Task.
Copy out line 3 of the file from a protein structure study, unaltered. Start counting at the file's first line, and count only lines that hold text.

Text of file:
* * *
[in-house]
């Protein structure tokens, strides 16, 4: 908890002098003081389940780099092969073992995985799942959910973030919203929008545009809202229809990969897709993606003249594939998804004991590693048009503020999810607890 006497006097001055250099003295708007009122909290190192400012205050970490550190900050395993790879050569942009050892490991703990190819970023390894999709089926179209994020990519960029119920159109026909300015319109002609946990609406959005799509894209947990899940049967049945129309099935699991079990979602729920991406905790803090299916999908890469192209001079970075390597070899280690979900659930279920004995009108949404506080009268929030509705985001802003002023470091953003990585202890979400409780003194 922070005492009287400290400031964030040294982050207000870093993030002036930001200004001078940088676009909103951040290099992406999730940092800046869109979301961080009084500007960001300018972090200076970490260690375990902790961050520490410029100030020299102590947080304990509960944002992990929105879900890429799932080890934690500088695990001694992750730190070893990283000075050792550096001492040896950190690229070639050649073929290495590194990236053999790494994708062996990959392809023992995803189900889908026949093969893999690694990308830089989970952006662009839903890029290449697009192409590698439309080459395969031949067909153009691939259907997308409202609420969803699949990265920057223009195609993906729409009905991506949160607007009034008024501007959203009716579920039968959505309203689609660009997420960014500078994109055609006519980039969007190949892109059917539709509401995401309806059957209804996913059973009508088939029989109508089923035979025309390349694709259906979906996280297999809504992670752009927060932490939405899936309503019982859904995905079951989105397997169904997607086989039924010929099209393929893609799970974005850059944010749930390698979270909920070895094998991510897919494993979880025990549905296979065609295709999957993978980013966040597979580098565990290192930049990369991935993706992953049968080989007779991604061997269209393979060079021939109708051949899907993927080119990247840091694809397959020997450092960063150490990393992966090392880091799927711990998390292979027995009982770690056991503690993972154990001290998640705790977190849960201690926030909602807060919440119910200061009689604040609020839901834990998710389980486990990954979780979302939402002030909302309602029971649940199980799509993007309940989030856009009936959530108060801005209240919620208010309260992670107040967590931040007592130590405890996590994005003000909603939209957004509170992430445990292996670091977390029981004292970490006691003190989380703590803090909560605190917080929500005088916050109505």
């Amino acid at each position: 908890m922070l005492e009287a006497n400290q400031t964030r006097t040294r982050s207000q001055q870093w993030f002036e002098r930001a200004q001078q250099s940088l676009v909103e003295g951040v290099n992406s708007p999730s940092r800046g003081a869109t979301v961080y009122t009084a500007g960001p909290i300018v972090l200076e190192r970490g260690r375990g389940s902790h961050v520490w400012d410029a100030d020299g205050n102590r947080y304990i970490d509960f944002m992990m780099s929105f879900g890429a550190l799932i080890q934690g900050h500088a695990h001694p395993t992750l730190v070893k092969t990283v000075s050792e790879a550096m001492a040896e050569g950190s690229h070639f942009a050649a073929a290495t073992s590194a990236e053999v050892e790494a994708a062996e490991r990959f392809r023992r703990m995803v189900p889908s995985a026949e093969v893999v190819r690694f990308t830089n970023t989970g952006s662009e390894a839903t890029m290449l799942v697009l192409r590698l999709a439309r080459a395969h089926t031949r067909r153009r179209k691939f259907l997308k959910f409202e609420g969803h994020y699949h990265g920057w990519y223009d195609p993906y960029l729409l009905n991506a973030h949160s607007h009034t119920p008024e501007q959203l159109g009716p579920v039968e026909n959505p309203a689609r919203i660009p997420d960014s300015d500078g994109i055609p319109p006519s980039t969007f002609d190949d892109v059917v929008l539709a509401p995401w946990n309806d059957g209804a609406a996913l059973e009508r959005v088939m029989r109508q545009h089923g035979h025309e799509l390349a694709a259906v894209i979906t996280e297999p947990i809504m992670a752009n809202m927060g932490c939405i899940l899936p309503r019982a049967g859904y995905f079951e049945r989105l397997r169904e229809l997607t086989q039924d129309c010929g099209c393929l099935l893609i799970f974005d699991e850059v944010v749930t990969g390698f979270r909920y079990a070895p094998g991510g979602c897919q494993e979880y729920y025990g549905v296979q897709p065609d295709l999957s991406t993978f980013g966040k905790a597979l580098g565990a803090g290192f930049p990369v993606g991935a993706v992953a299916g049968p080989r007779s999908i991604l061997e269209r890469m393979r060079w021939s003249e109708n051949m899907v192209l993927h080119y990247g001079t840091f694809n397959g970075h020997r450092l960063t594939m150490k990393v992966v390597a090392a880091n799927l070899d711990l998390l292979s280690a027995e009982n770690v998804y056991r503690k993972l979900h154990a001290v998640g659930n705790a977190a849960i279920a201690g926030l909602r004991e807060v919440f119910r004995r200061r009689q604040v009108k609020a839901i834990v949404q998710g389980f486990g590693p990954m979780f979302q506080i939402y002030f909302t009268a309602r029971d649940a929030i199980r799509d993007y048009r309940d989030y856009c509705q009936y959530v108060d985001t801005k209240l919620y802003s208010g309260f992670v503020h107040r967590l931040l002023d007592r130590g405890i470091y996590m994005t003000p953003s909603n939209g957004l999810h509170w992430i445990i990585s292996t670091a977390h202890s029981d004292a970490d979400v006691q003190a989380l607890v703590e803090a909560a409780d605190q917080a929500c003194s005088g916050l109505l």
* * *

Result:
């Amino acid at each position: 908890m922070l005492e009287a006497n400290q400031t964030r006097t040294r982050s207000q001055q870093w993030f002036e002098r930001a200004q001078q250099s940088l676009v909103e003295g951040v290099n992406s708007p999730s940092r800046g003081a869109t979301v961080y009122t009084a500007g960001p909290i300018v972090l200076e190192r970490g260690r375990g389940s902790h961050v520490w400012d410029a100030d020299g205050n102590r947080y304990i970490d509960f944002m992990m780099s929105f879900g890429a550190l799932i080890q934690g900050h500088a695990h001694p395993t992750l730190v070893k092969t990283v000075s050792e790879a550096m001492a040896e050569g950190s690229h070639f942009a050649a073929a290495t073992s590194a990236e053999v050892e790494a994708a062996e490991r990959f392809r023992r703990m995803v189900p889908s995985a026949e093969v893999v190819r690694f990308t830089n970023t989970g952006s662009e390894a839903t890029m290449l799942v697009l192409r590698l999709a439309r080459a395969h089926t031949r067909r153009r179209k691939f259907l997308k959910f409202e609420g969803h994020y699949h990265g920057w990519y223009d195609p993906y960029l729409l009905n991506a973030h949160s607007h009034t119920p008024e501007q959203l159109g009716p579920v039968e026909n959505p309203a689609r919203i660009p997420d960014s300015d500078g994109i055609p319109p006519s980039t969007f002609d190949d892109v059917v929008l539709a509401p995401w946990n309806d059957g209804a609406a996913l059973e009508r959005v088939m029989r109508q545009h089923g035979h025309e799509l390349a694709a259906v894209i979906t996280e297999p947990i809504m992670a752009n809202m927060g932490c939405i899940l899936p309503r019982a049967g859904y995905f079951e049945r989105l397997r169904e229809l997607t086989q039924d129309c010929g099209c393929l099935l893609i799970f974005d699991e850059v944010v749930t990969g390698f979270r909920y079990a070895p094998g991510g979602c897919q494993e979880y729920y025990g549905v296979q897709p065609d295709l999957s991406t993978f980013g966040k905790a597979l580098g565990a803090g290192f930049p990369v993606g991935a993706v992953a299916g049968p080989r007779s999908i991604l061997e269209r890469m393979r060079w021939s003249e109708n051949m899907v192209l993927h080119y990247g001079t840091f694809n397959g970075h020997r450092l960063t594939m150490k990393v992966v390597a090392a880091n799927l070899d711990l998390l292979s280690a027995e009982n770690v998804y056991r503690k993972l979900h154990a001290v998640g659930n705790a977190a849960i279920a201690g926030l909602r004991e807060v919440f119910r004995r200061r009689q604040v009108k609020a839901i834990v949404q998710g389980f486990g590693p990954m979780f979302q506080i939402y002030f909302t009268a309602r029971d649940a929030i199980r799509d993007y048009r309940d989030y856009c509705q009936y959530v108060d985001t801005k209240l919620y802003s208010g309260f992670v503020h107040r967590l931040l002023d007592r130590g405890i470091y996590m994005t003000p953003s909603n939209g957004l999810h509170w992430i445990i990585s292996t670091a977390h202890s029981d004292a970490d979400v006691q003190a989380l607890v703590e803090a909560a409780d605190q917080a929500c003194s005088g916050l109505l």